Within-host speciation events in yoyo clams, obligate commensals with mantis shrimps, including one that involves a change in microhabitat and a loss of specialized traits

Loading next page...
 
/lp/ou_press/within-host-speciation-events-in-yoyo-clams-obligate-commensals-with-cjAakhQD3l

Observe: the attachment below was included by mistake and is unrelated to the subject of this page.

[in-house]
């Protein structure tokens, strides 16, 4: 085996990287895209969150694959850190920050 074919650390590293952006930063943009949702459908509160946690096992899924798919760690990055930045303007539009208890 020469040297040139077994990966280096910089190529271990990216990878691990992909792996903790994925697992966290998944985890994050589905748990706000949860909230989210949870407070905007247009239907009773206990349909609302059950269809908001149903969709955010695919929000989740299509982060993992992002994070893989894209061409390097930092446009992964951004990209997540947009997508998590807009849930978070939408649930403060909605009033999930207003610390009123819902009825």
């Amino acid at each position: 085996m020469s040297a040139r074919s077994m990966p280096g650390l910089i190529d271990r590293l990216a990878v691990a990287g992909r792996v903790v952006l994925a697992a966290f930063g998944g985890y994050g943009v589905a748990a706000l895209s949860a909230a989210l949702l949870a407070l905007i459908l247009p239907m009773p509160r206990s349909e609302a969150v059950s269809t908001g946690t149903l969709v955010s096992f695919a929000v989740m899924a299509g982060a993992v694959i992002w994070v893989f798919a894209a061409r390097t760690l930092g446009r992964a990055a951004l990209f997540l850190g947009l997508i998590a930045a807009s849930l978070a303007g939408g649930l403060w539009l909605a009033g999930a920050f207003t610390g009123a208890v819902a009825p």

Publisher
The Linnean Society of London
Copyright
© 2018 The Linnean Society of London, Biological Journal of the Linnean Society
ISSN
0024-4066
eISSN
1095-8312
D.O.I.
10.1093/biolinnean/bly044
Publisher site
See Article on Publisher Site

Abstract